Children suffer in welfare crisis

Welfare agencies do not have the resources to cater for thousands of children in need. Picture: file image
Welfare agencies do not have the resources to cater for thousands of children in need. Picture: file image

Salvation Army doorways community program co-ordinator Kris Halliday said he was not surprised by the report as the Salvation Army’s Northbridge Marketplace was straining to meet the rising demand.

‘The demand is certainly increasing; more families are struggling to make ends meet,’ Lieutenant Halliday said.

‘School holidays were a tough time; many families found it tough to provide food for the week and people coming to us for the first time were ashamed. One activity during the school holiday can blow the food budget for some families.’

Lt Halliday said the most popular food at the Marketplace was fruit and vegetables.

‘We don’t turn anyone away empty-handed, we will try to give them something for that day. The reality is that the cost of living keeps increasing but wages aren’t.

‘It’s tough on the staff too when they have to tell parents that there is nothing we can do.’

Foodbank chief executive Greg Hebble said the Hunger Report 2014 showed 51,000 WA people received food parcels each week ” one third of them children.

‘In spite of this effort, there are still 8841 people in WA seeking assistance each month ” including 4210 children ” who are turned away empty-handed due to lack of food and resources,’ he said.

‘With many living pay cheque to pay cheque, general low income and unexpected expenses or events were found to be the biggest factors in driving families and individuals to access food aid.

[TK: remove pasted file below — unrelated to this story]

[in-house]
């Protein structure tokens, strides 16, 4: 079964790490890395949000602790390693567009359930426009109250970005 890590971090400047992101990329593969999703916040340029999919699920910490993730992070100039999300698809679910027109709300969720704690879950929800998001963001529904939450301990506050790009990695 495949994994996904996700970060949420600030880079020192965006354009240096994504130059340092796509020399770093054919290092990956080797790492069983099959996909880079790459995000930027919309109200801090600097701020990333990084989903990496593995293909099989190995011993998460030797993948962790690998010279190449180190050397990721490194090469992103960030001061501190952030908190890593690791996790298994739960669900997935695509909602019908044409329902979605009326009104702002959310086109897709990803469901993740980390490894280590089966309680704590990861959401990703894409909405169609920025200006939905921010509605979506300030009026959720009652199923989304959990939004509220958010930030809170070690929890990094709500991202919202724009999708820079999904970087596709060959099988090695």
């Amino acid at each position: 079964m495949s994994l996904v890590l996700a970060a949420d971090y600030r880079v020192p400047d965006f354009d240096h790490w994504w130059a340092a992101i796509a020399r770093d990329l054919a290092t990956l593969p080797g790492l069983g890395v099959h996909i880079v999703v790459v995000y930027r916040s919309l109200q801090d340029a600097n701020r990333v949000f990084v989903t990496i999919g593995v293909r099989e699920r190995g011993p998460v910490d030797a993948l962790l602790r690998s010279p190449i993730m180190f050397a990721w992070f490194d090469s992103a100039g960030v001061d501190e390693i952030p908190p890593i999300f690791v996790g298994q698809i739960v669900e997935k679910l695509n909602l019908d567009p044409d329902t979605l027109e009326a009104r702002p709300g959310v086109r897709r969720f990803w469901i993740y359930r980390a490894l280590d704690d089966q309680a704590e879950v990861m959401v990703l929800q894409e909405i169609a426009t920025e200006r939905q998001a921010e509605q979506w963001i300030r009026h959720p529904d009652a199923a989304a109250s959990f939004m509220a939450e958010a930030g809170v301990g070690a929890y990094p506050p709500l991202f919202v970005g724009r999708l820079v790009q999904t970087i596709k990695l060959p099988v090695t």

‘As increasing numbers of the population are turning to food assistance, charities have been unable to keep pace.

‘More than 60 per cent reported increases in the numbers of people accessing their services, while one in five saw an increase of more than 15 per cent.

Mr Hebble said food relief was a key contact point for agencies to connect with vulnerable people and help move them towards a longer-term solution.

‘Almost three quarters of agencies reported food was a significant reason for people seeking out welfare services, while four in five agencies felt it helped build trust and enabled them to offer other assistance,’ he said.

Mr Hebble believed the food relief charity had the structure to tackle the growing problem of hunger in Australia.

‘Foodbank provides more than 58 per cent of food utilised by Australian welfare agencies across the country,’ he said.

‘Last year Foodbank WA delivered the equivalent of 4,146,666 meals or 11,360 meals each day.

‘Our services extend beyond satisfying immediate hunger. In addition to addressing nutritional and physical health needs, a meal contributes to improvements in emotional wellbeing, sense of self-worth, social relationships, academic performance and ultimately overall standard of living.’